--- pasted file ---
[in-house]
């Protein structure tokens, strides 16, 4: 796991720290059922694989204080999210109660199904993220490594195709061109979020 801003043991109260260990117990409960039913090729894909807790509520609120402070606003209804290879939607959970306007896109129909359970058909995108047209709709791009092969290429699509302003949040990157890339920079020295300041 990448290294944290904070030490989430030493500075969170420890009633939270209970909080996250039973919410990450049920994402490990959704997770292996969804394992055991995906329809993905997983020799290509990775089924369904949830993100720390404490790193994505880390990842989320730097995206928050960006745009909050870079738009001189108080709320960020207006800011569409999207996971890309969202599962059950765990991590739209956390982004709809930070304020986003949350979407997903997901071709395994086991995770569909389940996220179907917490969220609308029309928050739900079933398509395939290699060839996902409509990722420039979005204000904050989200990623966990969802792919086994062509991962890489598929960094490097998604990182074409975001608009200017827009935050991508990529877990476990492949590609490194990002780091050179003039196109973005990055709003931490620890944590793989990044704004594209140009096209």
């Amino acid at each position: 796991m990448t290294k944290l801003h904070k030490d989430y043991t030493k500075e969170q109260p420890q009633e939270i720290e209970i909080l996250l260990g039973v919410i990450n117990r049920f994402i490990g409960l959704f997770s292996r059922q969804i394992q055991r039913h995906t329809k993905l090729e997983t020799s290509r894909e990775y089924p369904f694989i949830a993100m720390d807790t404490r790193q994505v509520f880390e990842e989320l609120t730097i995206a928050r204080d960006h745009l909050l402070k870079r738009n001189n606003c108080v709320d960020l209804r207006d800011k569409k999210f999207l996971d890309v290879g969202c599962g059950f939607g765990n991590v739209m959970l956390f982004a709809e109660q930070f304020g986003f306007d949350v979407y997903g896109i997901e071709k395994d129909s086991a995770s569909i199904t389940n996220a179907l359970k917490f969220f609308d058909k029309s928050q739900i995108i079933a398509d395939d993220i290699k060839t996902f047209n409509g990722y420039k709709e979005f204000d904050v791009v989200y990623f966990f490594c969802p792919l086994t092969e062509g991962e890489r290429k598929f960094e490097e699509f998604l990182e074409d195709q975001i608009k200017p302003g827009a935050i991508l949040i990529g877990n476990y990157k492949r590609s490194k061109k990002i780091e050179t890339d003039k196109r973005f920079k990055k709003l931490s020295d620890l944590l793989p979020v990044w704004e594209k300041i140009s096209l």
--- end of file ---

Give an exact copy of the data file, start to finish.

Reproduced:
[in-house]
């Protein structure tokens, strides 16, 4: 796991720290059922694989204080999210109660199904993220490594195709061109979020 801003043991109260260990117990409960039913090729894909807790509520609120402070606003209804290879939607959970306007896109129909359970058909995108047209709709791009092969290429699509302003949040990157890339920079020295300041 990448290294944290904070030490989430030493500075969170420890009633939270209970909080996250039973919410990450049920994402490990959704997770292996969804394992055991995906329809993905997983020799290509990775089924369904949830993100720390404490790193994505880390990842989320730097995206928050960006745009909050870079738009001189108080709320960020207006800011569409999207996971890309969202599962059950765990991590739209956390982004709809930070304020986003949350979407997903997901071709395994086991995770569909389940996220179907917490969220609308029309928050739900079933398509395939290699060839996902409509990722420039979005204000904050989200990623966990969802792919086994062509991962890489598929960094490097998604990182074409975001608009200017827009935050991508990529877990476990492949590609490194990002780091050179003039196109973005990055709003931490620890944590793989990044704004594209140009096209």
């Amino acid at each position: 796991m990448t290294k944290l801003h904070k030490d989430y043991t030493k500075e969170q109260p420890q009633e939270i720290e209970i909080l996250l260990g039973v919410i990450n117990r049920f994402i490990g409960l959704f997770s292996r059922q969804i394992q055991r039913h995906t329809k993905l090729e997983t020799s290509r894909e990775y089924p369904f694989i949830a993100m720390d807790t404490r790193q994505v509520f880390e990842e989320l609120t730097i995206a928050r204080d960006h745009l909050l402070k870079r738009n001189n606003c108080v709320d960020l209804r207006d800011k569409k999210f999207l996971d890309v290879g969202c599962g059950f939607g765990n991590v739209m959970l956390f982004a709809e109660q930070f304020g986003f306007d949350v979407y997903g896109i997901e071709k395994d129909s086991a995770s569909i199904t389940n996220a179907l359970k917490f969220f609308d058909k029309s928050q739900i995108i079933a398509d395939d993220i290699k060839t996902f047209n409509g990722y420039k709709e979005f204000d904050v791009v989200y990623f966990f490594c969802p792919l086994t092969e062509g991962e890489r290429k598929f960094e490097e699509f998604l990182e074409d195709q975001i608009k200017p302003g827009a935050i991508l949040i990529g877990n476990y990157k492949r590609s490194k061109k990002i780091e050179t890339d003039k196109r973005f920079k990055k709003l931490s020295d620890l944590l793989p979020v990044w704004e594209k300041i140009s096209l």